Tuesday, October 12, 2021

Anti-mask protesters disrupt local school boards and other agencies; 'It's like a time of war,' N.H. board member says

Mask and vacine mandates have sparked widespread, often heated debate in public meetings for town leaders, school boards and more all over the country, even in places known for town-meeting civility.

“Our meetings have been the victim of politicization,” Lorrie Carey, a Merrimack Valley School Board member who has held local elected and volunteer positions in New Hampshire for 30 years, told the New Hampshire Bulletin. “We have to consider the behavior of those who will attend. You have to think about, how will I get in or out of the meeting? It’s like a time of war. I never thought I’d see that in the United States of America.”

Things have gotten so bad at school board meetings that the National School Boards Association recently wrote a letter to President Biden saying that board members, officials and students are under "immediate threat" from malice, violence and threats that are "a form of domestic terrorism and hate crimes," Brendan O'Brien reports for Reuters.

In response, Attorney General Merrick Garland ordered the FBI to "work with local leaders nationwide to help address what he called a 'disturbing spike in harassment, intimidation, and threats of violence' against educators and school board members over highly politicized issues such as mask mandates and interpretations of critical race theory," Timothy Bella and Devlin Barrett report for The Washington Post. Garland wrote in the memo that, while "spirited debate" about policy is legal, threats against public servants are not. He also wrote that the Justice Department will hold strategy sessions with law enforcement over the next month and is expected to announce measures to combat the trend.

More than 20 right-wing advocacy groups, who say they represent 427,000 members, responded with an open letter blasting NSBA's request and Garland's answer. They are angry, they say, that school boards are restricting access to public meetings and sometimes violating state open meeting laws in order to duck debate. They "unequivocally oppose violence" and say the "tiny number of minor incidents" cited by the NSBA do not justify the DOJ's response. 

However, the incidents are not so rare nor so minor as the letter claims. "At a school board meeting in Illinois, a man was arrested after allegedly striking an education official. At another in Virginia, one man was arrested for making a physical threat, a second was issued a citation for trespassing and a third was injured," Brittany Shammas reports for The Washington Post. "And at other meetings in states such as Washington, Texas, Wisconsin, Wyoming and Tennessee, school board members have had to adjourn early after being confronted by angry mobs."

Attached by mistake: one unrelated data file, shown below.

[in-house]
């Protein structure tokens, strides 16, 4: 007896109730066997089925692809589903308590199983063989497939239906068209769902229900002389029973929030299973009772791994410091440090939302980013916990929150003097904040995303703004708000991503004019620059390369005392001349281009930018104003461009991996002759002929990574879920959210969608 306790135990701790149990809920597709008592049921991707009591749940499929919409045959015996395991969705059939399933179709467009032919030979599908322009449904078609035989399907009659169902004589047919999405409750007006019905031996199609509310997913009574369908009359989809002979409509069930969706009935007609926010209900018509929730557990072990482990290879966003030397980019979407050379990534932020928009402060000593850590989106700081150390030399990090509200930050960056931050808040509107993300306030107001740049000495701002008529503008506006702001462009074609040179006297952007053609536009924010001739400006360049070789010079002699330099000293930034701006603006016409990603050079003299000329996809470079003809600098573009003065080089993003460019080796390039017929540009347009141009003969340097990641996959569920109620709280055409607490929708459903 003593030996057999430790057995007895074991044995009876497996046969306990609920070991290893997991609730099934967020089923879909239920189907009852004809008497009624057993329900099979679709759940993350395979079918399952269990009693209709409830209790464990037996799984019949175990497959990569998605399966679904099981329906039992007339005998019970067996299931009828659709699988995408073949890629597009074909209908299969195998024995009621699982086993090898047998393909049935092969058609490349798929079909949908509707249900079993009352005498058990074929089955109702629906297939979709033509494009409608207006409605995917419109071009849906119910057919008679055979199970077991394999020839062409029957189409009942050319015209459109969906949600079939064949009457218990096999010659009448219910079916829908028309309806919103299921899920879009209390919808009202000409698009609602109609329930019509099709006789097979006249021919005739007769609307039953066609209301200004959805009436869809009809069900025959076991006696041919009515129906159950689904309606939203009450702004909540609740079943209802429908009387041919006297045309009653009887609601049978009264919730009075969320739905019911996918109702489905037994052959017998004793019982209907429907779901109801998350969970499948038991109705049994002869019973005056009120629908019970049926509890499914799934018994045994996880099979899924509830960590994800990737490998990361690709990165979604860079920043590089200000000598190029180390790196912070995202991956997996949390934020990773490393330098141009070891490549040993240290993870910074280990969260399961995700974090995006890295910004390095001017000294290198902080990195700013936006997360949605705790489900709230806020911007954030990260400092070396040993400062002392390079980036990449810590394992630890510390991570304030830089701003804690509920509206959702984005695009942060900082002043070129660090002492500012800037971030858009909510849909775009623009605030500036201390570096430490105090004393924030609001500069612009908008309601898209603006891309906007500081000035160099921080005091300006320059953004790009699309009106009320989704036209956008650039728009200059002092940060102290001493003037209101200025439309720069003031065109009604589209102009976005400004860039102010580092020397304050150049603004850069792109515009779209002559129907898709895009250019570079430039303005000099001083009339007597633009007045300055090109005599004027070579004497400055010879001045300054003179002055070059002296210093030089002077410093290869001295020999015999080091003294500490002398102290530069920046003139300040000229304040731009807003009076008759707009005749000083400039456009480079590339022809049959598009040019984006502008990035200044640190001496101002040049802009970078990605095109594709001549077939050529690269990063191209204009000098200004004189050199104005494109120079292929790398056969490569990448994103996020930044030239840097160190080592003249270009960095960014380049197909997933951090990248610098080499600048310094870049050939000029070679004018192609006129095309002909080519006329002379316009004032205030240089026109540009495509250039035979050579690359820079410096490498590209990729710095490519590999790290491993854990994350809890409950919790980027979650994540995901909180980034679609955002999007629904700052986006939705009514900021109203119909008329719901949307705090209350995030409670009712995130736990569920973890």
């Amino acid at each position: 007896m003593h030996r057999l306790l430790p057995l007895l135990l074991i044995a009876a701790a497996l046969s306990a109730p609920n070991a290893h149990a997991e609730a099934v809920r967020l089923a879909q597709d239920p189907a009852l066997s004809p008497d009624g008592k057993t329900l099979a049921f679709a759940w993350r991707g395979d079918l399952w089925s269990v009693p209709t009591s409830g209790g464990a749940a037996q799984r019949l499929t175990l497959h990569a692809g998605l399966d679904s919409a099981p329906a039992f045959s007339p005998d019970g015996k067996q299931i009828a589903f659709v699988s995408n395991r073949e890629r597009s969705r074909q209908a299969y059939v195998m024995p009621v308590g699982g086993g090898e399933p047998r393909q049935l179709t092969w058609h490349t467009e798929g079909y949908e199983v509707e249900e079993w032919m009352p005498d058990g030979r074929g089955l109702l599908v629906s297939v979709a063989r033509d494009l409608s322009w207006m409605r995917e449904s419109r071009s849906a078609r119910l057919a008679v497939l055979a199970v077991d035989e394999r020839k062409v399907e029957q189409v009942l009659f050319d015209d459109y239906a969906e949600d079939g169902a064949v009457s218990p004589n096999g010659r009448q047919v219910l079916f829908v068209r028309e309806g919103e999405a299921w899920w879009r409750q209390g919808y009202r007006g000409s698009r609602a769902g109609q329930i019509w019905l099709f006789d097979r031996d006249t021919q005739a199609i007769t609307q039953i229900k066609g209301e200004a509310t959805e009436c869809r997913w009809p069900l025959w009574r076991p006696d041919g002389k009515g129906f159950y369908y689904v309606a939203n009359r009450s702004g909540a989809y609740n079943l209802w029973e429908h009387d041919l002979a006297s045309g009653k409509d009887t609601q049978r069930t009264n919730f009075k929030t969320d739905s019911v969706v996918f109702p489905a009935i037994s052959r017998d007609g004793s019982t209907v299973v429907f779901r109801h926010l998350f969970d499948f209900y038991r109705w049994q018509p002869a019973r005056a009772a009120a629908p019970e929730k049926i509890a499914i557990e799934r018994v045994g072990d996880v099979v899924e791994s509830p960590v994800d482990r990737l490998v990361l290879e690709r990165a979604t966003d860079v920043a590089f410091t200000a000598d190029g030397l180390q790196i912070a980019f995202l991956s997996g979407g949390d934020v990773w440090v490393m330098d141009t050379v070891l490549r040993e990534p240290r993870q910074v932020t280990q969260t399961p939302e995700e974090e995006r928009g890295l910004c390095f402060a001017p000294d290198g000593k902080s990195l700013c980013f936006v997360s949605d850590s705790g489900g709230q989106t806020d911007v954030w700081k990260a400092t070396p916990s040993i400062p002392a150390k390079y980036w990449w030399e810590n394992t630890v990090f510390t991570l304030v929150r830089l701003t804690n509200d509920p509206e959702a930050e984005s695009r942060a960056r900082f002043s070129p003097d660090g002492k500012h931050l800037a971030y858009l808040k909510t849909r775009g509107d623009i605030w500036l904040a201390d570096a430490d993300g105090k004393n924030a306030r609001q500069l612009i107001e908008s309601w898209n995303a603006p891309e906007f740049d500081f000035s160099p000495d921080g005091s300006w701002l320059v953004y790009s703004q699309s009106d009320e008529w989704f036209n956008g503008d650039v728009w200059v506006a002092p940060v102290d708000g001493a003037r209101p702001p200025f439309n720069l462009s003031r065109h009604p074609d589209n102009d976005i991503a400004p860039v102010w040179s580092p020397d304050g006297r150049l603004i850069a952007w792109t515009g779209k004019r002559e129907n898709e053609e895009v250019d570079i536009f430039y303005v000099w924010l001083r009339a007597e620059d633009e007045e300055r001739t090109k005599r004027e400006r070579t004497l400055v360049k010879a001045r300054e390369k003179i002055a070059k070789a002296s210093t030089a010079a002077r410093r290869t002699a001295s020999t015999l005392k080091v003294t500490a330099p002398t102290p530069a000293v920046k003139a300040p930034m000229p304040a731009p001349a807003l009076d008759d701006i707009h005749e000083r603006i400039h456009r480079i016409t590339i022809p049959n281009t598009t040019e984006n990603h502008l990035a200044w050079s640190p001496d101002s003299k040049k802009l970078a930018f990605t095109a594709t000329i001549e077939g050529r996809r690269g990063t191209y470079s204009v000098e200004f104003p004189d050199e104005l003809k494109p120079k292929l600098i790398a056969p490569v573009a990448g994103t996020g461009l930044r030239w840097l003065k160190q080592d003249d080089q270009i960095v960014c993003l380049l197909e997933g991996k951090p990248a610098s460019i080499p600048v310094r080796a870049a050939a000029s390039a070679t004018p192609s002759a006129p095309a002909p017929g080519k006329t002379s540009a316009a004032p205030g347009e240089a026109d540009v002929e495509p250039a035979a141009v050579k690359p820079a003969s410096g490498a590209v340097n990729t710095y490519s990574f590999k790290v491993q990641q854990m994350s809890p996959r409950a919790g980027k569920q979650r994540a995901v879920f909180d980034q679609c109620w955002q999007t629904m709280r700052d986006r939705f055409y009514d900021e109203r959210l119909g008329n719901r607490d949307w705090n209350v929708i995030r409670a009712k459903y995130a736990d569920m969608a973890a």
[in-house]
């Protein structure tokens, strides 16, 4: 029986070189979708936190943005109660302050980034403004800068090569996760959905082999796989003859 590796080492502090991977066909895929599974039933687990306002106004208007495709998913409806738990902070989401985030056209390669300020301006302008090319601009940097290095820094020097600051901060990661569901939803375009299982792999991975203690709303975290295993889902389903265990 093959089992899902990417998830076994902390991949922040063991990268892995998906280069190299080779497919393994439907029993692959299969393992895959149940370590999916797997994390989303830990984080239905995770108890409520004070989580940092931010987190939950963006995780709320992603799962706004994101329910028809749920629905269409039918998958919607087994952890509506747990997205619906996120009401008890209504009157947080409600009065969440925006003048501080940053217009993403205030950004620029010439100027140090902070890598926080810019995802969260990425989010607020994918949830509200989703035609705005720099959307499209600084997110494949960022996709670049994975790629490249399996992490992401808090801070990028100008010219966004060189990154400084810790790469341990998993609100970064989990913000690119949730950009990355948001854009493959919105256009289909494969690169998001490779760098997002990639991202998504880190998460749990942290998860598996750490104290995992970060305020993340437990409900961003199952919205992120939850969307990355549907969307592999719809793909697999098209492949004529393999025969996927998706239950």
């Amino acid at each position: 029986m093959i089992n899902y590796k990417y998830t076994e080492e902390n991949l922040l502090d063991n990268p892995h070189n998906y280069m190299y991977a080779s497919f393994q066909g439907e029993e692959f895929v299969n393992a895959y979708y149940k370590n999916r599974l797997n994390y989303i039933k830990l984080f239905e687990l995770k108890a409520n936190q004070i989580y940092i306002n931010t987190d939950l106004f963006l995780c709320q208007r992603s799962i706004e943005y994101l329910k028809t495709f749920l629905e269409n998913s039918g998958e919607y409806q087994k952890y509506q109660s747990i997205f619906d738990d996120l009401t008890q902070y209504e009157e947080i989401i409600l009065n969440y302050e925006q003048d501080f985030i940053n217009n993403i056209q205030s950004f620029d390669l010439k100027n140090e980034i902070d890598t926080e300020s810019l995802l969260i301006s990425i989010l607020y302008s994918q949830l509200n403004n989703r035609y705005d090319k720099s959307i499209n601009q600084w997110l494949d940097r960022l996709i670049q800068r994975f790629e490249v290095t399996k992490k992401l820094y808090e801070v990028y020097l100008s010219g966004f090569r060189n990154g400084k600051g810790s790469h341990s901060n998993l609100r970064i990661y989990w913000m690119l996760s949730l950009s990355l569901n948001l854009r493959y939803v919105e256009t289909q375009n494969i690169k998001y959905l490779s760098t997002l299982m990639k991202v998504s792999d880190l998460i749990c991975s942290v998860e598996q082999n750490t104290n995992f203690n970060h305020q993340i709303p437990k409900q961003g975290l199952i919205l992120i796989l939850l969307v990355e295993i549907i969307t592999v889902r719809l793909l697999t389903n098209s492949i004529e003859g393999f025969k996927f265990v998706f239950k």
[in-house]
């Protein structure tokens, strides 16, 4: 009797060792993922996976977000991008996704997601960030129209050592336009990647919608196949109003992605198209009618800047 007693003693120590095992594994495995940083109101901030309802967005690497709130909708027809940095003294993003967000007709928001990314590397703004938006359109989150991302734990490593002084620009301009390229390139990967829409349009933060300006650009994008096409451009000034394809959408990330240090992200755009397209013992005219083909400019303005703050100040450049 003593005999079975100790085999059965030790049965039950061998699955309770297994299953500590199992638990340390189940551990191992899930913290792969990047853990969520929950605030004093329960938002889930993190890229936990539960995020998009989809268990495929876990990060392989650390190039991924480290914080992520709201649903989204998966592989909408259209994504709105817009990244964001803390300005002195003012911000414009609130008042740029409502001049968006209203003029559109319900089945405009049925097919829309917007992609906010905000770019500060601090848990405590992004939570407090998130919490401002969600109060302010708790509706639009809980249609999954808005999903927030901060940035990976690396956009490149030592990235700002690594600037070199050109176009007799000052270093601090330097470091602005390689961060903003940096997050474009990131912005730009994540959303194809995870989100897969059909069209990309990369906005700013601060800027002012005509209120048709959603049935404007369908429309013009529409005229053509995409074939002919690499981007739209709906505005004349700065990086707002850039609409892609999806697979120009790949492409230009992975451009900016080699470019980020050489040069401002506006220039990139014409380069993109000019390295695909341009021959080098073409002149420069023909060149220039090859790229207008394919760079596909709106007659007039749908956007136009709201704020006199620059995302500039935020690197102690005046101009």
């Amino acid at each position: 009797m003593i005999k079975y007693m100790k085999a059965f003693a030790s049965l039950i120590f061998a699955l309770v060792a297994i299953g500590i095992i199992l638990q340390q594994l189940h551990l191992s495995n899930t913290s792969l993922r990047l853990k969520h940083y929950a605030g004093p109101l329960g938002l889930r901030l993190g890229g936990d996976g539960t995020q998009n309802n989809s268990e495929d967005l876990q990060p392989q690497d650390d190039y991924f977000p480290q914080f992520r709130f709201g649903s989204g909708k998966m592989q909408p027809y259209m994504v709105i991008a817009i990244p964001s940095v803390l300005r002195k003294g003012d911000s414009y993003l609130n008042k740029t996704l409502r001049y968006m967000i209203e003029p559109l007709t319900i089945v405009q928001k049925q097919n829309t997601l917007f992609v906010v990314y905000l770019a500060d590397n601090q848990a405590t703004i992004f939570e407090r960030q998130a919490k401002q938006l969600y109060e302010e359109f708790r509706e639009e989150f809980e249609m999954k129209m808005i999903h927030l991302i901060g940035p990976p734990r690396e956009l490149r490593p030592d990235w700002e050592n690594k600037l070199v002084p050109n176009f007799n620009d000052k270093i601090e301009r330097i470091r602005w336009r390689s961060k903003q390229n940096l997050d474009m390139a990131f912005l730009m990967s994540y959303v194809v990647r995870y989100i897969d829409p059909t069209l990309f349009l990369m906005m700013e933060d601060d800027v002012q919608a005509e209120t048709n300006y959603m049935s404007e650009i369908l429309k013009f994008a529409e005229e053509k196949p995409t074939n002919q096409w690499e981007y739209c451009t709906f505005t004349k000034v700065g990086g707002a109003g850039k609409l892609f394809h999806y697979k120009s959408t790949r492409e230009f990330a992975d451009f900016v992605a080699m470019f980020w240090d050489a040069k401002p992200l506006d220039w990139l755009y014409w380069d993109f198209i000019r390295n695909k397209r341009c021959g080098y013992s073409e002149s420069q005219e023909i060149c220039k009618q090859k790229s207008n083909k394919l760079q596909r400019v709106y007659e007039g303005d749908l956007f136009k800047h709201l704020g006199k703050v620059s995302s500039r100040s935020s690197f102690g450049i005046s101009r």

A growing number of school board members, who are mostly unpaid volunteers, "are resigning or questioning their willingness to serve as meetings have devolved into shouting contests between deeply political constituencies over how racial issues are taught, masks in schools, and Covid-19 vaccines and testing requirements," Carolyn Thompson reports for The Associated Press. NSBA interim executive director Chip Slaven "said there isn't evidence of widespread departures, but he and several board members . . . said the charged political climate that has seeped from the national stage into their meetings has made a difficult job even more challenging, if not impossible."

Carey told the Bulletin's Annmarie Timmins that she listened in disbelief at an August meeting as parents swore and yelled at board members during a mask-policy discussion. The board canceled a meeting the next month and called for police backup when attendees who declined to wear masks also declined to watch the meeting from the cafeteria, a designated mask-free zone.

The protests have reached the state level, Timmins reports: "Angry protesters shut down an Executive Council meeting last week where law enforcement escorted state employees to their cars. Some of the same angry protesters stopped the state Department of Health and Human Services from rewriting the vaccine registry’s rules they believed expanded the state’s reach. Gov. Chris Sununu canceled a '603 Tour' stop last month, citing a concern for attendees’ safety."

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